Record Closures Cause Concern for Thames Barrier’s Future
Only two short of annual recommended limit after Tuesday’s closure
The closure of the Thames Barrier this week to protect the tidal Thames area from flooding was the 48th so far this year. The recommended annual limit is 50, a figure which it has exceeded over the last twelve months. Over a quarter of the closures in the barrier’s 32 year history have been made this winter.
Speaking to the BBC, an engineer said that the repeated closures are causing stress on the system, but that there were a number of fail safes in place should the machinery stop working.
Previously it had been expected that a replacement for the Thames Barrier would need to be put in place sometime after 2030 but Jenny Jones, a Green party representative for the Greater London Assembly is arguing that improved flood defences should be investigated immediately. Mayor Boris Johnson has also called for a review of the Thames Barrier. He said, "My information is that the barrier is good for another 75 years, but in view of the many times it has been in operation and continues to be in operation over the last few weeks and months it is only prudent to have a full review of its operations."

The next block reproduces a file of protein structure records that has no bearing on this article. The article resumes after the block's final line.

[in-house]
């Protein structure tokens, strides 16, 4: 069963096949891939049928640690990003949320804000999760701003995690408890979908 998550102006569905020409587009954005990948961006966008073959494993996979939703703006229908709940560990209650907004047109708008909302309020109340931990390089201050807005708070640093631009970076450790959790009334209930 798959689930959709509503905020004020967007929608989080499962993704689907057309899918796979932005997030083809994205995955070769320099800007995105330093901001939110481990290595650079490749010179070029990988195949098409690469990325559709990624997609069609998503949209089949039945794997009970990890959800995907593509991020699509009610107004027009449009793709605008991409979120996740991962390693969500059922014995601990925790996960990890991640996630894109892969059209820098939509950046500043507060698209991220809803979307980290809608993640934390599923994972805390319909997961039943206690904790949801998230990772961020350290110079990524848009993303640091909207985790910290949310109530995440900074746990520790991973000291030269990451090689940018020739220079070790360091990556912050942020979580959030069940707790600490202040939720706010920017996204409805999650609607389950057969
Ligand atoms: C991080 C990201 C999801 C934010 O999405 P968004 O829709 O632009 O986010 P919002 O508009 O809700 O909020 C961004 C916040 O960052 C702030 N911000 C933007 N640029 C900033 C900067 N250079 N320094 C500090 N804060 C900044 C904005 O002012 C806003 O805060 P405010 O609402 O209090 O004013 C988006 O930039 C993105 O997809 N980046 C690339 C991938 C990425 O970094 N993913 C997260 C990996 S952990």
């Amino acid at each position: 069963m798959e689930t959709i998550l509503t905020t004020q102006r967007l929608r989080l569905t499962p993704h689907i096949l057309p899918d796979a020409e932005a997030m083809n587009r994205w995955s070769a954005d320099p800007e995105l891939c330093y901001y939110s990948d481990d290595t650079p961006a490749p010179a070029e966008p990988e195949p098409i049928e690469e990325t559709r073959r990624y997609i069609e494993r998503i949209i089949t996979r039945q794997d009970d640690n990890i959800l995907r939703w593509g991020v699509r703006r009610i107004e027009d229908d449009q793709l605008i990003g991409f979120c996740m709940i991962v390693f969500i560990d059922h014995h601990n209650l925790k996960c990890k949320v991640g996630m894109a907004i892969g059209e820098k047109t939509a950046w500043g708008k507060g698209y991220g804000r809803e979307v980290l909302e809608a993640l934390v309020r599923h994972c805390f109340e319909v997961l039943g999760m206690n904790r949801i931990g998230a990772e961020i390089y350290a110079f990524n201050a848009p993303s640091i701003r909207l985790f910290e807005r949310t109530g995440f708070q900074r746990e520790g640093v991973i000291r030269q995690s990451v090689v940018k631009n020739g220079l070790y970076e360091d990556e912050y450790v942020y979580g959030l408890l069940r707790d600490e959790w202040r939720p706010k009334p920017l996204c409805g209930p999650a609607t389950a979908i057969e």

The Thames Barrier is closed under storm surge conditions to protect London from flooding from the sea. It may also be closed under periods of high flow over Teddington Weir to reduce the risk of fluvial (river) flooding in some areas of west London including Chiswick and Putney. Dangerous conditions can be forecast up to 36 hours in advance using the Storm Tide Forecasting Service at the Met Office and information from the barrier's own computer analyses.
The graph above shows that the Thames Barrier has been raised 168 times since it became operational in 1982 up until the end of February since which time there have been further closures. During its operation, over three quarters of closures have been since 2000. It was closed four times in the 1980s, 35 times in the 1990s, and 100 times since 2000. In January 2014, the Barrier was raised on 13 consecutive tides to protect people and property as high fluvial flows and high spring tides coincided.
The Environment Agency are saying that the recent increase in closures should be seen as an anomaly due to the wettest winter for 250 years. He said, "It might be that this year we do twice as many closures but next year could drop to 10."